Angel Island Immigration Station

Manicured lawn & bell.

China Cove

After passing the trail entrances to the East Bay & Sunrise (where we’ll be staying in October) camping sites along Perimeter Rd, we discovered Fort McDowell, also known as East Garrison. Mostly comprised of abandoned, dilapidated buildings, Fort McDowell is eerily beautiful. A tragic corpse of a once heavily populated World War I & II recruitment depot and discharge point. It wasn’t all sad. Some of the park rangers have fixed up and live in a few of the buildings. I don’t think I could ever do that – it would give me the willies.

Fort McDowell

Inside of Fort McDowell is the East Garrison Group Picnic Area and Quarry Beach, both of which seem like a perfect place to BBQ and hang out on a beautiful day.

East Garrison Group Picnic Area

Quarry Point & Beach

The road dips and then slowly inclines as you follow Perimeter Rd toward the Nike Missile Site. The view from the Missile Site is absolutely beautiful. The whole southern part of the island is gorgeous. It almost has a Hawaiian feeling to it… like we were back on the Road to Hana.

The view from the Nike Missile Site.

Golden Gate Bridge

Point Blunt

Viewpoint. Photo by Chris.

After passing Battery Drew and Wallace, both of which we couldn’t really see from the road, we found ourselves at Camp Reynolds – not the girl scout camp that my troop caused a ruckus and got banned from. Camp Reynolds was the first military base on Angel Island, built in 1863 during the Civil War. At the time the entire island was known as “Fort McDowell” and Camp Reynolds was a busy camp with over 2,000 soldiers and complete military camps or posts including a chapel, bakery, blacksmith, shoemaker, laundry, barber, trading store, and photographer. On the day we went they were shooting off cannons at noon and 1pm.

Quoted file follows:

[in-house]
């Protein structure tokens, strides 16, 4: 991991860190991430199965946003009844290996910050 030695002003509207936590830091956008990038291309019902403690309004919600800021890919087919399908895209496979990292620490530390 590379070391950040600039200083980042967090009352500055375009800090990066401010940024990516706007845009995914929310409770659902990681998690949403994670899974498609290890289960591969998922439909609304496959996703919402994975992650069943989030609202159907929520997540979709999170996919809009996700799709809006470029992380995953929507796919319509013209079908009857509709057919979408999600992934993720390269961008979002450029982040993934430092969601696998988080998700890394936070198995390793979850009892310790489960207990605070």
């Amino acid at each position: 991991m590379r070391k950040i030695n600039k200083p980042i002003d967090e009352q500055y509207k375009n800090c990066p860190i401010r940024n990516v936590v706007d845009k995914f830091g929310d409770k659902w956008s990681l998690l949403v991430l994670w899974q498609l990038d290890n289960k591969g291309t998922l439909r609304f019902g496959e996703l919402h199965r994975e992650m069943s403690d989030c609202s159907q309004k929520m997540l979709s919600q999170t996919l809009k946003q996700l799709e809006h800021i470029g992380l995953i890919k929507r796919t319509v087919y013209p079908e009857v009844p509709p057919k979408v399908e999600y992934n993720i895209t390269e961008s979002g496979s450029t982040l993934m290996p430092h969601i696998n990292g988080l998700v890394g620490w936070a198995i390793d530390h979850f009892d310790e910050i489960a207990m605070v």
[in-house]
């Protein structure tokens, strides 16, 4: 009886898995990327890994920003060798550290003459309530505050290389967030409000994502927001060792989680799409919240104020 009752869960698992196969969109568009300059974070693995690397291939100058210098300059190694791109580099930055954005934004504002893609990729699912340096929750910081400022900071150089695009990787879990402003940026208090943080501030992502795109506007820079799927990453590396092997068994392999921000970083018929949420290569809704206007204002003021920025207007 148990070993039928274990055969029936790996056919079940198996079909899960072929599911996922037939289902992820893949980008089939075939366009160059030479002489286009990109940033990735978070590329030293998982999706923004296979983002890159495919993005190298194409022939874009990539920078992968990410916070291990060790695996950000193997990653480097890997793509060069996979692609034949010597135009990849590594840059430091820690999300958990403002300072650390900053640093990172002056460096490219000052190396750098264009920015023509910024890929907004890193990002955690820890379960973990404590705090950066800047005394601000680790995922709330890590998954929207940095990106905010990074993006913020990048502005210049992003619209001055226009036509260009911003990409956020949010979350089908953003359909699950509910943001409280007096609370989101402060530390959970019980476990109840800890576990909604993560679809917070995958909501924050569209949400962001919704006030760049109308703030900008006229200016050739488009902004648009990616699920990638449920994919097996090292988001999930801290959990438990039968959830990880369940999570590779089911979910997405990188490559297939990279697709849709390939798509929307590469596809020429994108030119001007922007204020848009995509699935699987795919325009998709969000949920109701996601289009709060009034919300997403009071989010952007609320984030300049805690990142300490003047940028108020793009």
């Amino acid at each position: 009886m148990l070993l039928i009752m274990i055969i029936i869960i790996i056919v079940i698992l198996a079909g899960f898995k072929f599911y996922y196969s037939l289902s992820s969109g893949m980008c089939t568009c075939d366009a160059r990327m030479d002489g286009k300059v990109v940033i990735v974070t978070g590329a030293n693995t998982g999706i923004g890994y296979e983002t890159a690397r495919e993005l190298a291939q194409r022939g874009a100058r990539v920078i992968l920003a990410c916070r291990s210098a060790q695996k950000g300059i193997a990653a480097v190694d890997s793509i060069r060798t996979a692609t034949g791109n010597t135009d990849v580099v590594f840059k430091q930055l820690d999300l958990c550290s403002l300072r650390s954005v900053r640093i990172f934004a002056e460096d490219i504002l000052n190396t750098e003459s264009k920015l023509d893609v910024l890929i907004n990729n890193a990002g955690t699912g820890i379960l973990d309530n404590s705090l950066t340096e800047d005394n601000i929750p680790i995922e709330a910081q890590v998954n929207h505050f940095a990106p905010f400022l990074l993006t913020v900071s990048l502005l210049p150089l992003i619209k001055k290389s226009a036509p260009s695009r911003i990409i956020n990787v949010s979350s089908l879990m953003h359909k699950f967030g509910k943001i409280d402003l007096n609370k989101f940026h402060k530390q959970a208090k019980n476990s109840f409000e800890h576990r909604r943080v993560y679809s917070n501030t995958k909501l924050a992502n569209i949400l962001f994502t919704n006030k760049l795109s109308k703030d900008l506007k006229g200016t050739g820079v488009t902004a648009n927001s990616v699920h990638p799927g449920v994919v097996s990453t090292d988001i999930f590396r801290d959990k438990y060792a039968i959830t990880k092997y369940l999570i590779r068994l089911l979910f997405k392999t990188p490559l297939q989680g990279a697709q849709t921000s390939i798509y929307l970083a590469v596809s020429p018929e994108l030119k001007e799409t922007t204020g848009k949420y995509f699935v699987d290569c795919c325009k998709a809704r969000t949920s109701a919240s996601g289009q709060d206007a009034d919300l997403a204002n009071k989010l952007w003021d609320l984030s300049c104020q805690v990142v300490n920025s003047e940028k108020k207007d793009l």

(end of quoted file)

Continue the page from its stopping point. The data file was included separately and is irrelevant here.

Camp Reynolds, also known as West Garrison.

We passed the Kayak Group camping site when leaving Camp Reynolds. It looked really nice.

Site 10

More beautiful views.

By the time Chris and I finally made it back to Ayala Cove we were starving. We grabbed lunch from the Angel Island Cantina and sat at one of the outdoor tables overlooking the cove. There was live music and the food was decent. (I really enjoyed their fish taco, but Chris hated their burger.)

Mmm… beer.

After finishing our meals we had an hour to kill before the ferry, so we walked over to The Quarantine Station. In 1891 it was opened in Ayala Cove (then known as Hospital Cove) and it is where ships from foreign ports could be fumigated and immigrants suspected of carrying diseases could be kept in isolation. Today it’s front lawn is littered with picnic tables and grills. It seems like most people who visit Angel Island hang out here, grilling and sunbathing. It was the most people we had seen on the entire island, so of course we didn’t take any pictures of them. Here’s some boats in the cove instead.

The cove was empty when we arrived and was packed with boats when we left.

Overall I absolutely loved Angel Island and can’t wait to return in October – maybe sooner! We purposely didn’t hike on any of the trails that lead to the top of Mt.Livermore so that we’d have another reason to come back. I was originally surprised by the houses, but my love of history won over my desire for the island to be an uninhabited park. Perimeter Rd was a great way to orient ourselves to the island; you really feel like you’re in the middle of everything the bay area has to offer. The views are worth the trip alone. My only gripe was the windowless mini tour busses that pass you from time to time. They are slightly annoying, but easy to get away from if you start hiking upward instead of following Perimeter Rd. If you need any more convincing to go, take a look through Chris and my Flickr sets.


I hope you enjoy the island as much as we did!